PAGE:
This is why Clapper claims — to this day — that he didn’t lie in a Senate hearing when he replied “no” to this question: “Does the NSA collect any type of data at all on millions or hundreds of millions of Americans?”
If the NSA collects — I’m using the everyday definition of the word here — all of the contents of everyone’s e-mail, it doesn’t count it as being collected in NSA terms until someone reads it. And if it collects — I’m sorry, but that’s really the correct word — everyone’s phone records or location information and stores it in an enormous database, that doesn’t count as being collected — NSA definition — until someone looks at it. If the agency uses computers to search those emails for keywords, or correlates that location information for relationships between people, it doesn’t count as collection, either. Only when those computers spit out a particular person has the data — in NSA terms — actually been collected.
If the modern spy dictionary has you confused, maybe dogs can help us understand why this legal workaround, by big tech companies and the government alike, is still a serious invasion of privacy.
Back when Gmail was introduced, this was Google’s defense, too, about its context-sensitive advertising. Google’s computers examine each individual email and insert an advertisement nearby, related to the contents of your email. But no person at Google reads any Gmail messages; only a computer does. In the words of one Google executive: “Worrying about a computer reading your email is like worrying about your dog seeing you naked.”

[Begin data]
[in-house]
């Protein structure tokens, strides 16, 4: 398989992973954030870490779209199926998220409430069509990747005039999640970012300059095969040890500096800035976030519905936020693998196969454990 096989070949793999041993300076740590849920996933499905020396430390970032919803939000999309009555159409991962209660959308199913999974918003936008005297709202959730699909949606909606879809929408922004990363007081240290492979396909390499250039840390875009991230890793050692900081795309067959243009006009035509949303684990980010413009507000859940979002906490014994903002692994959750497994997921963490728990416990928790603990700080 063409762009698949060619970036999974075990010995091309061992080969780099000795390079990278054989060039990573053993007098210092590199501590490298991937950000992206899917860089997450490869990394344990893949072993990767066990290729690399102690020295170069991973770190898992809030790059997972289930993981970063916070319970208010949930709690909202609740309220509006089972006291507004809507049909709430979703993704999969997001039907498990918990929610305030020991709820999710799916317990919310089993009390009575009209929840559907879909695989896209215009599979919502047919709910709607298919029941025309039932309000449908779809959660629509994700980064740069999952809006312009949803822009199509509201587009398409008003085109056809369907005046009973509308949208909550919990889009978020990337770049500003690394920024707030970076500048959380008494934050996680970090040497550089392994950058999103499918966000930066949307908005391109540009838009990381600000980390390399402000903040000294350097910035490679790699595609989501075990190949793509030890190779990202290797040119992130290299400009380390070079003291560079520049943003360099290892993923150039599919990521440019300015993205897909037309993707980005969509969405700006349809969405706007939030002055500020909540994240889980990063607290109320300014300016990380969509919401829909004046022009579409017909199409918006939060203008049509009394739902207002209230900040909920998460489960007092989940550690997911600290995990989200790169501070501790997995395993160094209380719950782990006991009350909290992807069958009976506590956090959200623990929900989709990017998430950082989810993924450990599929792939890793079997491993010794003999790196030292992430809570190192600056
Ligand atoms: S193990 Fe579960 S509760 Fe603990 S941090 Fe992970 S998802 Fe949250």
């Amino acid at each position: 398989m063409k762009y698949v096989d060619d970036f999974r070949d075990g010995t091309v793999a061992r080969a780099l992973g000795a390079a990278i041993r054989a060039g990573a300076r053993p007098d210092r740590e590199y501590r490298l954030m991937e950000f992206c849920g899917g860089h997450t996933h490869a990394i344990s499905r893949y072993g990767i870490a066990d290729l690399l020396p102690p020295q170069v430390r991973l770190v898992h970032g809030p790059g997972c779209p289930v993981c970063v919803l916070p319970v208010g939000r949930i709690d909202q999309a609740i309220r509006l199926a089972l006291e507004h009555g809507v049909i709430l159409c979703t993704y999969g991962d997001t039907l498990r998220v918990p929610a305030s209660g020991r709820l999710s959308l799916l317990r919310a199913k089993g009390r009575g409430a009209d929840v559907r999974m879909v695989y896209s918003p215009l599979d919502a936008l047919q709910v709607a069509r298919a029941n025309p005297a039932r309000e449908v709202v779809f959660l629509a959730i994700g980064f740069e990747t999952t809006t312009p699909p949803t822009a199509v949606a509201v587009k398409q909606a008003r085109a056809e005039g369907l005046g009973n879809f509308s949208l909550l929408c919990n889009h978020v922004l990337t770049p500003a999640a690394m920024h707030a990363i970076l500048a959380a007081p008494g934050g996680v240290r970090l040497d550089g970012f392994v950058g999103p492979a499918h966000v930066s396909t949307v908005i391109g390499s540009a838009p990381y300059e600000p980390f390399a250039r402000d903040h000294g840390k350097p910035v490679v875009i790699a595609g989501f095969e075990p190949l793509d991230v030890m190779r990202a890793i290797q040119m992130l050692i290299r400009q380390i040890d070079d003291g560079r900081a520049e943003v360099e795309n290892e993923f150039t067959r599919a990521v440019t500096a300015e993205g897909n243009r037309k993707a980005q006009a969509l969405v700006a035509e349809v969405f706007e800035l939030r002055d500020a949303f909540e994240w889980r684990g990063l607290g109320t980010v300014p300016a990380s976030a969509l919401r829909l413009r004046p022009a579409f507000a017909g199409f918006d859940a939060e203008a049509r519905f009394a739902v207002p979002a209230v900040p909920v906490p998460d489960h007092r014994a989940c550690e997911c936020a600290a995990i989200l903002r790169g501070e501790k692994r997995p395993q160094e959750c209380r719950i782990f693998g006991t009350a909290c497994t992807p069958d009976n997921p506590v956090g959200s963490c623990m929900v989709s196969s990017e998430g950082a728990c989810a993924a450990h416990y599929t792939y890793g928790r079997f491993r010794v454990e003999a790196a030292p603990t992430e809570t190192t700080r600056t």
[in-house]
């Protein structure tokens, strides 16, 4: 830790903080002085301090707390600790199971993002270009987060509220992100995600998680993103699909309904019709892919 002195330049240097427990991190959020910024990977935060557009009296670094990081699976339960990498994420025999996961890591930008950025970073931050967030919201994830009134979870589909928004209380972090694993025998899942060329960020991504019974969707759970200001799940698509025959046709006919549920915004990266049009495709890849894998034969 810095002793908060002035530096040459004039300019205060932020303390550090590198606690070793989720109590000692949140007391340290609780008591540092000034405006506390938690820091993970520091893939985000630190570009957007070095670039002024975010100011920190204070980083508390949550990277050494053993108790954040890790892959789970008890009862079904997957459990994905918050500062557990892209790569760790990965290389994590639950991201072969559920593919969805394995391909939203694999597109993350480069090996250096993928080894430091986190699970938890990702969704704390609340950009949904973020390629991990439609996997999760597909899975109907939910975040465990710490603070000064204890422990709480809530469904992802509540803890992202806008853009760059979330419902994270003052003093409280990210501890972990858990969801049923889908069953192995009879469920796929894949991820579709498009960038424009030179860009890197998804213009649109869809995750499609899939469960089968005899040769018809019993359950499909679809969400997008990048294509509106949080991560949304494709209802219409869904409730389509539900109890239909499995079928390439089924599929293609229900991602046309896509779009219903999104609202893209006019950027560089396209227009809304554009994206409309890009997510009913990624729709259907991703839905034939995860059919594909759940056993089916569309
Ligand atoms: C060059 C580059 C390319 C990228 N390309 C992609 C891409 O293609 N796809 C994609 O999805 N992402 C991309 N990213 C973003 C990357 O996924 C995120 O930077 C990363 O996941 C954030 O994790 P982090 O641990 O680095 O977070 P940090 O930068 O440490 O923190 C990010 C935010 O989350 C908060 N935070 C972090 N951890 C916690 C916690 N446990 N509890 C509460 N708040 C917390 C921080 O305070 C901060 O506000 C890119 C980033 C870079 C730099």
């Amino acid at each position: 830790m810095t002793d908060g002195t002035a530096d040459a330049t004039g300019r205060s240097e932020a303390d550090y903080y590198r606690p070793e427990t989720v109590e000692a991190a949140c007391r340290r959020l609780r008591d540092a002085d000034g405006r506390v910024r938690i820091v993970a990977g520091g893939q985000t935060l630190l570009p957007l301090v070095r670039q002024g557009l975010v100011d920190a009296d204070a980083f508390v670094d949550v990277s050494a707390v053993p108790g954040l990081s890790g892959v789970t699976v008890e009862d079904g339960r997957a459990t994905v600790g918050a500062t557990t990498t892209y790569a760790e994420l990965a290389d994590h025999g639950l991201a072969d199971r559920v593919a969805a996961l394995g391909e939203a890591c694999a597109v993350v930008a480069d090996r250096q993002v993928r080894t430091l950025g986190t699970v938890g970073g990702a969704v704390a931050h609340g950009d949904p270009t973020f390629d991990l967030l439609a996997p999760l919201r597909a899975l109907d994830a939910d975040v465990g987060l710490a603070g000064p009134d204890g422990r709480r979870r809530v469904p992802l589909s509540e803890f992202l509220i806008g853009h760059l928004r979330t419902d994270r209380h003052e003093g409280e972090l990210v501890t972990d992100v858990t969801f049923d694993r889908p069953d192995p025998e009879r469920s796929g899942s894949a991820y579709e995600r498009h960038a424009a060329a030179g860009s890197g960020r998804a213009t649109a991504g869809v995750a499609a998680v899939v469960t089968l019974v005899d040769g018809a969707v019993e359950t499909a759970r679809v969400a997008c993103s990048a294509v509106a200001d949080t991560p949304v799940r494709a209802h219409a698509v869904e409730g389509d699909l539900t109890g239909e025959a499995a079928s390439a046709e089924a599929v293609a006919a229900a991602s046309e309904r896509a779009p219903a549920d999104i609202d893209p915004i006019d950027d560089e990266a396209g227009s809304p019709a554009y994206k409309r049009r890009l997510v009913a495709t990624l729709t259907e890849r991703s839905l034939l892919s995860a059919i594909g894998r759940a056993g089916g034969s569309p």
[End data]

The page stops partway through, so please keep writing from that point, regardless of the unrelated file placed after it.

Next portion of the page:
But now that we have an example of a spy agency seeing people naked — there are a surprising number of sexually explicit images in the newly revealed Yahoo image collection — we can more viscerally understand the difference.
To wit: when you’re watched by a dog, you know that what you’re doing will go no further than the dog. The dog can’t remember the details of what you’ve done. The dog can’t tell anyone else. When you’re watched by a computer, that’s not true. You might be told that the computer isn’t saving a copy of the video, but you have no assurance that that’s true. You might be told that the computer won’t alert a person if it perceives something of interest, but you can’t know if that’s true. You do know that the computer is making decisions based on what it receives, and you have no way of confirming that no human being will access that decision.
When a computer stores your data, there’s always a risk of exposure. There’s the risk of accidental exposure, when some hacker or criminal breaks in and steals the data. There’s the risk of purposeful exposure, when the organization that has your data uses it in some manner. And there’s the risk that another organization will demand access to the data. The FBI can serve a National Security Letter on Google, demanding details on your email and browsing habits. There isn’t a court order in the world that can get that information out of your dog.
Of course, any time we’re judged by algorithms, there’s the potential for false positives. You are already familiar with this; just think of all the irrelevant advertisements you’ve been shown on the Internet, based on some algorithm misinterpreting your interests. In advertising, that’s okay. It’s annoying, but there’s little actual harm, and you were busy reading your email anyway, right? But that harm increases as the accompanying judgments become more important: our credit ratings depend on algorithms; how we’re treated at airport security does, too. And most alarming of all, drone targeting is partly based on algorithmic surveillance.
The primary difference between a computer and a dog is that the computer interacts with other people in the real world, and the dog does not. If someone could isolate the computer in the same way a dog is isolated, we wouldn’t have any reason to worry about algorithms crawling around in our data. But we can’t. Computer algorithms are intimately tied to people. And when we think of computer algorithms surveilling us or analyzing our personal data, we need to think about the people behind those algorithms. Whether or not anyone actually looks at our data, the very fact that they even could is what makes it surveillance.